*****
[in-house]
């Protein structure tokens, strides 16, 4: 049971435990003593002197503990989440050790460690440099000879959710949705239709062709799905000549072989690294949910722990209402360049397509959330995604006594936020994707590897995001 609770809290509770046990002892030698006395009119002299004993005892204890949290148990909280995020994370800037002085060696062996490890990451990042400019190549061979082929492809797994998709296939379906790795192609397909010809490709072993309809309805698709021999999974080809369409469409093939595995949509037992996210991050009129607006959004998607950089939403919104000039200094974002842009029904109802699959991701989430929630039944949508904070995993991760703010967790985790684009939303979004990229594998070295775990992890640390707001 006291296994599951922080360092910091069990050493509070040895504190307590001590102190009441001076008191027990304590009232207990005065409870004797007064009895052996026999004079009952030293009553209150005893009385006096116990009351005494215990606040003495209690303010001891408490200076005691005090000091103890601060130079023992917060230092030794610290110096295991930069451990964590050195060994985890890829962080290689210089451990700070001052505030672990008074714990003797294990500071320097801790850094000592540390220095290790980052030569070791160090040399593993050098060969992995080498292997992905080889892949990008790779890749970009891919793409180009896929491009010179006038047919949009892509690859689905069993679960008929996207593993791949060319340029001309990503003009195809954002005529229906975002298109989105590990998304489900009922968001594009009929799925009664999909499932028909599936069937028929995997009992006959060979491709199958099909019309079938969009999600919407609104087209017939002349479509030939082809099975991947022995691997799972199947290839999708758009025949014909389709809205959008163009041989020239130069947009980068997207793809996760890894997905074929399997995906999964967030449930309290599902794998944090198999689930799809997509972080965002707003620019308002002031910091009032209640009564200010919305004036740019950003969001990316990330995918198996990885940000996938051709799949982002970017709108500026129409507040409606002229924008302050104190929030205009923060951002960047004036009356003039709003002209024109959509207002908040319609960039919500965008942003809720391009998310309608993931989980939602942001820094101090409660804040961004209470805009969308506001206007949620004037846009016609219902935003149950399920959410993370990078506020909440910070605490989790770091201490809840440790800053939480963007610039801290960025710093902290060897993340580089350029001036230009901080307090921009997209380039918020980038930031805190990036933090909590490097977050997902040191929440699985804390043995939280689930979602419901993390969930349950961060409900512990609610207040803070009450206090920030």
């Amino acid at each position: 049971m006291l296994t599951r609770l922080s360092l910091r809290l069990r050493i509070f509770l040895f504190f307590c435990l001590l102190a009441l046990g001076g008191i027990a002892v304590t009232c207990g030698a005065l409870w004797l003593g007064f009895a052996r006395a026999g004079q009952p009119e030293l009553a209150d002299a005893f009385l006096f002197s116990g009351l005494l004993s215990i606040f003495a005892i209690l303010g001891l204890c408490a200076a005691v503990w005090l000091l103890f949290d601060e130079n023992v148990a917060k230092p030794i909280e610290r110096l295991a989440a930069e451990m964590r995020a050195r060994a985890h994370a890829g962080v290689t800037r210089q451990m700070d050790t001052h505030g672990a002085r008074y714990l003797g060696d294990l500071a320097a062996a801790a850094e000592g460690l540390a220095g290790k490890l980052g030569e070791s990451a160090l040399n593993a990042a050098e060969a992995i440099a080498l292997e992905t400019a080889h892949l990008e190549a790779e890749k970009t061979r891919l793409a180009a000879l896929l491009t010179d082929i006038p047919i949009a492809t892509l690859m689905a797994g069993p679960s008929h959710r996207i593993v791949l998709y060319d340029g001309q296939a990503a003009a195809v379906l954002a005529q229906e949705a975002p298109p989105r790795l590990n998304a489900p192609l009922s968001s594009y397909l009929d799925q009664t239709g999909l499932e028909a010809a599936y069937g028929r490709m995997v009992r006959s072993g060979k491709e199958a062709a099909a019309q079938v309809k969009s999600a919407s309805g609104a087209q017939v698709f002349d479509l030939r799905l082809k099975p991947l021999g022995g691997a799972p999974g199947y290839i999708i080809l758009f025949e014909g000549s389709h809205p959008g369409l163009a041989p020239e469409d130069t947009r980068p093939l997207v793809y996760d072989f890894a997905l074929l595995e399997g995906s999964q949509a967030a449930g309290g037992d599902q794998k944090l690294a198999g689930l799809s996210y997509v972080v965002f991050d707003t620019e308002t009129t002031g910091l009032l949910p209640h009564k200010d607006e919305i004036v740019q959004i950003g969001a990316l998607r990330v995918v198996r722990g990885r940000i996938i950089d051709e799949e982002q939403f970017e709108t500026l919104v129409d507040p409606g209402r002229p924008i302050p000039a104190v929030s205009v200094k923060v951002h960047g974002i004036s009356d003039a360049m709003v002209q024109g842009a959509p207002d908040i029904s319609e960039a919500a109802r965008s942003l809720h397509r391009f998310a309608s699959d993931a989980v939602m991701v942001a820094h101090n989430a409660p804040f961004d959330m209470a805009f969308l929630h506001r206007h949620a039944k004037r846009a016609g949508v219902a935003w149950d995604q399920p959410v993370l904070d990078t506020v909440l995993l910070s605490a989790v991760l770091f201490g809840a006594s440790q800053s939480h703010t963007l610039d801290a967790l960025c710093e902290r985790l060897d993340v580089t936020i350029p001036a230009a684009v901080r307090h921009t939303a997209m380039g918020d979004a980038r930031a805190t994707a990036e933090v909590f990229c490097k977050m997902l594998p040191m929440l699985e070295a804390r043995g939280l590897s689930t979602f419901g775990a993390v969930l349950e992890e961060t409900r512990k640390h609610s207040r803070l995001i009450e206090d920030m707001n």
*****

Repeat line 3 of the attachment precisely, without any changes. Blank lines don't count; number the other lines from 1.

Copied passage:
């Amino acid at each position: 049971m006291l296994t599951r609770l922080s360092l910091r809290l069990r050493i509070f509770l040895f504190f307590c435990l001590l102190a009441l046990g001076g008191i027990a002892v304590t009232c207990g030698a005065l409870w004797l003593g007064f009895a052996r006395a026999g004079q009952p009119e030293l009553a209150d002299a005893f009385l006096f002197s116990g009351l005494l004993s215990i606040f003495a005892i209690l303010g001891l204890c408490a200076a005691v503990w005090l000091l103890f949290d601060e130079n023992v148990a917060k230092p030794i909280e610290r110096l295991a989440a930069e451990m964590r995020a050195r060994a985890h994370a890829g962080v290689t800037r210089q451990m700070d050790t001052h505030g672990a002085r008074y714990l003797g060696d294990l500071a320097a062996a801790a850094e000592g460690l540390a220095g290790k490890l980052g030569e070791s990451a160090l040399n593993a990042a050098e060969a992995i440099a080498l292997e992905t400019a080889h892949l990008e190549a790779e890749k970009t061979r891919l793409a180009a000879l896929l491009t010179d082929i006038p047919i949009a492809t892509l690859m689905a797994g069993p679960s008929h959710r996207i593993v791949l998709y060319d340029g001309q296939a990503a003009a195809v379906l954002a005529q229906e949705a975002p298109p989105r790795l590990n998304a489900p192609l009922s968001s594009y397909l009929d799925q009664t239709g999909l499932e028909a010809a599936y069937g028929r490709m995997v009992r006959s072993g060979k491709e199958a062709a099909a019309q079938v309809k969009s999600a919407s309805g609104a087209q017939v698709f002349d479509l030939r799905l082809k099975p991947l021999g022995g691997a799972p999974g199947y290839i999708i080809l758009f025949e014909g000549s389709h809205p959008g369409l163009a041989p020239e469409d130069t947009r980068p093939l997207v793809y996760d072989f890894a997905l074929l595995e399997g995906s999964q949509a967030a449930g309290g037992d599902q794998k944090l690294a198999g689930l799809s996210y997509v972080v965002f991050d707003t620019e308002t009129t002031g910091l009032l949910p209640h009564k200010d607006e919305i004036v740019q959004i950003g969001a990316l998607r990330v995918v198996r722990g990885r940000i996938i950089d051709e799949e982002q939403f970017e709108t500026l919104v129409d507040p409606g209402r002229p924008i302050p000039a104190v929030s205009v200094k923060v951002h960047g974002i004036s009356d003039a360049m709003v002209q024109g842009a959509p207002d908040i029904s319609e960039a919500a109802r965008s942003l809720h397509r391009f998310a309608s699959d993931a989980v939602m991701v942001a820094h101090n989430a409660p804040f961004d959330m209470a805009f969308l929630h506001r206007h949620a039944k004037r846009a016609g949508v219902a935003w149950d995604q399920p959410v993370l904070d990078t506020v909440l995993l910070s605490a989790v991760l770091f201490g809840a006594s440790q800053s939480h703010t963007l610039d801290a967790l960025c710093e902290r985790l060897d993340v580089t936020i350029p001036a230009a684009v901080r307090h921009t939303a997209m380039g918020d979004a980038r930031a805190t994707a990036e933090v909590f990229c490097k977050m997902l594998p040191m929440l699985e070295a804390r043995g939280l590897s689930t979602f419901g775990a993390v969930l349950e992890e961060t409900r512990k640390h609610s207040r803070l995001i009450e206090d920030m707001n």